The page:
Welcome back to Junior Introductions! This week, we’re introducing you to Jennifer Williams, a 14-year-old with the potential to be a leader in the next generation of Swedish gymnastics.
Jennifer was just 12 when she started competing at the elite level in Sweden. She quickly went from a complete unknown when she made her debut at the Unni & Haralds Trophy in the spring of 2018 to earning a spot on Sweden’s Nordic Championships team a month later, where she stunned to win the gold on beam.
Jennifer (center) with the Swedish group of individual medalists at Nordic Championships in 2018, including Izabella Trejo, Jonna Adlerteg, Jessica Castles, and Tonya Paulsson
It was clear almost immediately that Jennifer was going to be a big deal for Sweden, and as she upgraded her routines and became a bit more confident between the 2018 and 2019 seasons, she was able to increase her all-around potential by nearly five points, putting her in contention for all of Sweden’s top international meets that year.
At the Nordic Junior Championships in May, Jennifer ended up with the bronze all-around medal in addition to the gold medals on bars and floor, and she ended up contributing excellent beam and floor routines at the FIT Challenge in June.
Jennifer was the only gymnast selected to represent Sweden at the first-ever Junior World Championships later that month. She did an excellent job in the all-around competition to finish 32nd with a 49.732, the best all-around score of her career. Jennifer was also on fire on beam in qualifications, hitting a stunning routine that ended up placing 16th, with one of the highest execution scores of the competition.
She also competed bars and beam at the European Youth Olympic Festival last July before finishing her season and taking a well-deserved break before she went back to training for 2020.
An incredibly elegant gymnast with lovely lines, Jennifer excels on beam. Her routine includes a back handspring mount, as well as a triple flight series, with two back handsprings into a layout stepout, typically a highlight in her performances here. Her dance elements on beam are also stunning, including a switch leap to switch half and full L turn, and she’s creative and lovely in all of her choreography. Jennifer is already so good on this event, with a start value consistently around a 5.0, but she also has plenty of room for upgrades and should be on your radar for apparatus world cup medals when she becomes a senior next year.
Jennifer on beam at junior world championships in 2019
Jennifer is also absolutely magical on floor. She isn’t a power kid at all – a double pike, a layout full, a front layout full, and a double full were her four passes when she last competed this event – but she’s super clean, and she’s able to build difficulty thanks to some awesome dance elements, including a tour jeté half, a double L turn straight into a split jump full, and a switch leap to switch half.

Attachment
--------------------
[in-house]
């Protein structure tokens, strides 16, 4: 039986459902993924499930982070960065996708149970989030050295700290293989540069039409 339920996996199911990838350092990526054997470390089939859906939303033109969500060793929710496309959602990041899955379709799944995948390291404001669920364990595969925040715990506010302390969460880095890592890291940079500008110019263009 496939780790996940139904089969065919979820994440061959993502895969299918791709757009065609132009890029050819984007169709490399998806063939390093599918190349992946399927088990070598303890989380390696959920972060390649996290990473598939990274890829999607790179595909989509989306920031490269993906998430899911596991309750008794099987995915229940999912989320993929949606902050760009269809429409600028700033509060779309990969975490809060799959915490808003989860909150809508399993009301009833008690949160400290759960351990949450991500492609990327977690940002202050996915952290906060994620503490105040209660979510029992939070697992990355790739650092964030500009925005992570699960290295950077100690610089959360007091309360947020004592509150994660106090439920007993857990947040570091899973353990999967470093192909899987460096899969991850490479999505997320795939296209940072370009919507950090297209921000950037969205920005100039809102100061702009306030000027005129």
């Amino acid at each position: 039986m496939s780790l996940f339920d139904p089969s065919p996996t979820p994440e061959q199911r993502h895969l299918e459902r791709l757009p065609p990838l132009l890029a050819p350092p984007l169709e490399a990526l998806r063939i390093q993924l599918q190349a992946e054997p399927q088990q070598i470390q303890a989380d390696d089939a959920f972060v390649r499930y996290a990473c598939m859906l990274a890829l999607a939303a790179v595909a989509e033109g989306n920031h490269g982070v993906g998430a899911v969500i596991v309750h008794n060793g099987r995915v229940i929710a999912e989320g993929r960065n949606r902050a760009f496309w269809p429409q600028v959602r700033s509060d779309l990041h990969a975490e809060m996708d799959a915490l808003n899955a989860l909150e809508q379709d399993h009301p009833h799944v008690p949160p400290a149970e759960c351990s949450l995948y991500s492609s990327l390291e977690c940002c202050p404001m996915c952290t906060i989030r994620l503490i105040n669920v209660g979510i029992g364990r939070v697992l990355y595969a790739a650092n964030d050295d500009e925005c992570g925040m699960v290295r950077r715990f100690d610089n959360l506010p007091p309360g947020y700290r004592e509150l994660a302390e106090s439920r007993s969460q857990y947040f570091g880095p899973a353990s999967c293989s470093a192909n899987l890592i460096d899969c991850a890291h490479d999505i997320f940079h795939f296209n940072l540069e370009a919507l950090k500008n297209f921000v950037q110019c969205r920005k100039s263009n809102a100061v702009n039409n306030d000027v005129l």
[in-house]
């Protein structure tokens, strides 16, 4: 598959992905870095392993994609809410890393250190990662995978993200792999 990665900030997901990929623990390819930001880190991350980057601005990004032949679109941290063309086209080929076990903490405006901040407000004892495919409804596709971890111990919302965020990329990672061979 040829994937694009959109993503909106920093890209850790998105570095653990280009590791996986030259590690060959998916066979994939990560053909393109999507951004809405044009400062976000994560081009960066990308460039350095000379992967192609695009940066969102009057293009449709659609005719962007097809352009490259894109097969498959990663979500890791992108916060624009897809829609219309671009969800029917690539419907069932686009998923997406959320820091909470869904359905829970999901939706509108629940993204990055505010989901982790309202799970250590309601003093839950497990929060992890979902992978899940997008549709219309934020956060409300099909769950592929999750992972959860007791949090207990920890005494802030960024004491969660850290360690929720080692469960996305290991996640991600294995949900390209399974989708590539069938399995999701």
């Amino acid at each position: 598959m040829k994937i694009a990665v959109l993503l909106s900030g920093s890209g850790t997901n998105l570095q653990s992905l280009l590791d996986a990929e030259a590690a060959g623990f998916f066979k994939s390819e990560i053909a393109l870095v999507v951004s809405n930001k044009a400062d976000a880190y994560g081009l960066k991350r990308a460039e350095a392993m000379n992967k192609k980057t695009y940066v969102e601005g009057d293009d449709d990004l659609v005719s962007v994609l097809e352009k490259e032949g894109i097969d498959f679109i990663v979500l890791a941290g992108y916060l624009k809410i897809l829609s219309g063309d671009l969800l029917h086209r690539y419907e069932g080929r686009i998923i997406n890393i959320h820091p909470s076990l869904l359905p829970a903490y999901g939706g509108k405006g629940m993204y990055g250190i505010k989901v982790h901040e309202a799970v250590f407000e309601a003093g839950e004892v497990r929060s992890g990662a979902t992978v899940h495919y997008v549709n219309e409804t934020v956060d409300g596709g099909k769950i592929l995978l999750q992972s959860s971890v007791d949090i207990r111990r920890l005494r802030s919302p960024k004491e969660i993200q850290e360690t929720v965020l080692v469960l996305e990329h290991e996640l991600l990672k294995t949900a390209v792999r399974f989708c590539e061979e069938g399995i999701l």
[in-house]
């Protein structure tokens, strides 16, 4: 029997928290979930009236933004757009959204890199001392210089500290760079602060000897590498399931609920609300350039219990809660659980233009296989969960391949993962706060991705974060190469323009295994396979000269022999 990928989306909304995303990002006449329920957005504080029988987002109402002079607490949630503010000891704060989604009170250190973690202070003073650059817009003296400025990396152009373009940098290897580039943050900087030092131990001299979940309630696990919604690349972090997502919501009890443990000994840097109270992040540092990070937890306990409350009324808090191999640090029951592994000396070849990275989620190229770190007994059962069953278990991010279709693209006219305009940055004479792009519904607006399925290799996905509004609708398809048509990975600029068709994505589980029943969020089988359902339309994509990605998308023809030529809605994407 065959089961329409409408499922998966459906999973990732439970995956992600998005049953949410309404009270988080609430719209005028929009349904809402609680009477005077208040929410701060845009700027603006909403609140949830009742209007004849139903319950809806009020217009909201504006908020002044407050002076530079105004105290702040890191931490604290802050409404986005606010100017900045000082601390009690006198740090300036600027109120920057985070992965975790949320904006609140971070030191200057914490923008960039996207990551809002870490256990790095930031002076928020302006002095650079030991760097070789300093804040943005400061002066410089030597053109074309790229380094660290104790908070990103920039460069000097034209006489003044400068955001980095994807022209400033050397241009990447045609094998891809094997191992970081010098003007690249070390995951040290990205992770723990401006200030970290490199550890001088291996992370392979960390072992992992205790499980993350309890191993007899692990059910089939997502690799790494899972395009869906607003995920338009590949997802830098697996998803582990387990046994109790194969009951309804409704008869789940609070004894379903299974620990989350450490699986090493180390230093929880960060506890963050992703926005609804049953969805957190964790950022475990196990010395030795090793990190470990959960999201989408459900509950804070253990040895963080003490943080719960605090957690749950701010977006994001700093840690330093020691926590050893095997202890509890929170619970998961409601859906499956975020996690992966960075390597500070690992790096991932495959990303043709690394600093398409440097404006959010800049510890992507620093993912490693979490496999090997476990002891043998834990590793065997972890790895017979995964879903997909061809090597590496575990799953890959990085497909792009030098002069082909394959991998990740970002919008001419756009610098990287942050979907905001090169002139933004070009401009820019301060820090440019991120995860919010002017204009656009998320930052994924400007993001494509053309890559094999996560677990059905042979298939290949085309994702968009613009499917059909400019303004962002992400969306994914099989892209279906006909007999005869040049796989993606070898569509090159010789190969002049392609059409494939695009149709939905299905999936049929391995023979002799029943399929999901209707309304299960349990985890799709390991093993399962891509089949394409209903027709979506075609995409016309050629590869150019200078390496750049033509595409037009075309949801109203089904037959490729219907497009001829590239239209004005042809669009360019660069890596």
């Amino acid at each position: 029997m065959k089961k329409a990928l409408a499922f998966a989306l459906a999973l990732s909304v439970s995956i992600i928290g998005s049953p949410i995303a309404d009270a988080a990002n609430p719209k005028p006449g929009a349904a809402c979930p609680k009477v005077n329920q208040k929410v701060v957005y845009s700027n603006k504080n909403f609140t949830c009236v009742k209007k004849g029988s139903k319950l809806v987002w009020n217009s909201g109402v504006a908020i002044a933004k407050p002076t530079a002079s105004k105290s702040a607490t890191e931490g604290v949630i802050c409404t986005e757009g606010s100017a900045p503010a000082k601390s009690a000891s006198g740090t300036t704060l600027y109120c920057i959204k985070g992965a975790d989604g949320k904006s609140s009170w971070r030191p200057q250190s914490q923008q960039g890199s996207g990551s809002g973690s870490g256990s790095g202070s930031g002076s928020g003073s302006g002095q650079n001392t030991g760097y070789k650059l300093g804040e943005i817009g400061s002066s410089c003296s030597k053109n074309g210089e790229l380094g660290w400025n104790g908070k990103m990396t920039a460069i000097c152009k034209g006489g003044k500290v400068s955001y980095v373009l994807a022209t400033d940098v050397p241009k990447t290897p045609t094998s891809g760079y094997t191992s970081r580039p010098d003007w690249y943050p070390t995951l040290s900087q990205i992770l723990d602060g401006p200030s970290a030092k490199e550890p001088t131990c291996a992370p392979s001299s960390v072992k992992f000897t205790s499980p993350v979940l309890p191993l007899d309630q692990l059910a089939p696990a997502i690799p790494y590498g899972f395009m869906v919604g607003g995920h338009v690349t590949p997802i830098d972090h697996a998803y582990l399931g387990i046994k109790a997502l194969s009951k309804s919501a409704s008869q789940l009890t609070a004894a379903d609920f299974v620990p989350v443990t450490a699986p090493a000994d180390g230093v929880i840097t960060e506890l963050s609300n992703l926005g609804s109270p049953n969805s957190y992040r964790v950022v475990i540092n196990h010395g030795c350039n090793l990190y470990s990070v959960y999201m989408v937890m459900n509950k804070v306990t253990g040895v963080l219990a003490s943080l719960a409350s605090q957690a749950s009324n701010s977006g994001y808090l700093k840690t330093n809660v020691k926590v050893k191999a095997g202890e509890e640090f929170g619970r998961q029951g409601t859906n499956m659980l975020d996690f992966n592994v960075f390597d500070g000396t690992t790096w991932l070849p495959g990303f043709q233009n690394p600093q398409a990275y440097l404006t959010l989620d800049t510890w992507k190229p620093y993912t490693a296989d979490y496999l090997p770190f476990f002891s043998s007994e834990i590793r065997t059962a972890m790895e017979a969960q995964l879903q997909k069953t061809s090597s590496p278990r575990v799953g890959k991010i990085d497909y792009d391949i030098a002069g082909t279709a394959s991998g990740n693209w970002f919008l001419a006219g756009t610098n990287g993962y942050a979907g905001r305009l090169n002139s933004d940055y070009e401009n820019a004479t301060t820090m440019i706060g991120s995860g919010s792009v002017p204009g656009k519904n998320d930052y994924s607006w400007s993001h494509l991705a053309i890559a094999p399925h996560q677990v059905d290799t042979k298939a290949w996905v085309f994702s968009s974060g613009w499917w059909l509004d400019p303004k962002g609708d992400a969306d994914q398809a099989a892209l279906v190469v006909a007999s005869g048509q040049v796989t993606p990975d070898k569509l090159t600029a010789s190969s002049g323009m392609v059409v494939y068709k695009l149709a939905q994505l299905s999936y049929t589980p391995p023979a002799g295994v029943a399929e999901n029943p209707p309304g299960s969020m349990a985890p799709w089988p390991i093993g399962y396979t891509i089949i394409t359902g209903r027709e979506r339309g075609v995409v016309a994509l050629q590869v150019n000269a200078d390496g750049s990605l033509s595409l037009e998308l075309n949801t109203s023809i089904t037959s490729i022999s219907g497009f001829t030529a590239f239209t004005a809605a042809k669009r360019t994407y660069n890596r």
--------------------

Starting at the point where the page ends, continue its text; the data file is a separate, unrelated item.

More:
The uneven bars are where Jennifer made the biggest improvements between her first and second years at the elite level, and while her routine isn’t super difficult right now, the building blocks are there, and she’s able to show off nice lines on many of her elements. She dismounts with just a layout, and is a little weak in some handstand positions, but both her straddle Jaeger and Pak are beautiful, and considering she trains at Eskilstuna alongside bars queen Jonna Adlerteg, I think she’s absolutely in the right hands here, and that as she grows and becomes more confident on this apparatus, she could see huge scores in her future.
Vault is the one weak spot for Jennifer, in that she only vaulted a handspring front tuck last year. Again, she’s not a kid with tons of power, but she is very tight and tidy on this apparatus, and with a bit of work, a Yurchenko full wouldn’t be out of the question by the time she grows a bit going into her senior career.
There has been a drought at the senior level in Swedish gymnastics this quad. After qualifying a full team to world championships in 2015, it looked like Sweden could be on the rise, but then with nearly all of the country’s seniors retiring shortly after, they were often in a position where they could only send individuals to major international competitions.
Sweden has several talented juniors and young seniors right now, and if they can all hang on into 2021 and beyond, it’s likely we can see the Swedish women start to have another resurgence. Her future on the individual level is so bright – she’s one of the most talented up-and-coming all-arounders in the program and has the potential to be internationally recognized as an incredible beam worker – but she will also be key to Sweden rebuilding at the team level.
What to Watch
The FIG never uploaded Jennifer’s beam routine from junior world championships to YouTube, but thankfully for us, her family did! It’s a bit far away and hard to see, but trust me. It’s so worth it. She’s truly one of the best junior beam workers in the world right now, and this routine is that evidence.
Meet More Juniors!
Miss any of our previous editions of Junior Introductions? Go back and read our most recent profiles featuring Tatiana Levchuk (Belarus), Ruby Stacey (Great Britain), Maily Planckeel (France), Paula Vega Tarrago (Germany), Maria Ceplinschi (Romania), Lyu Junliang (China), and Charlize Mörz (Austria).
Article by Lauren Hopkins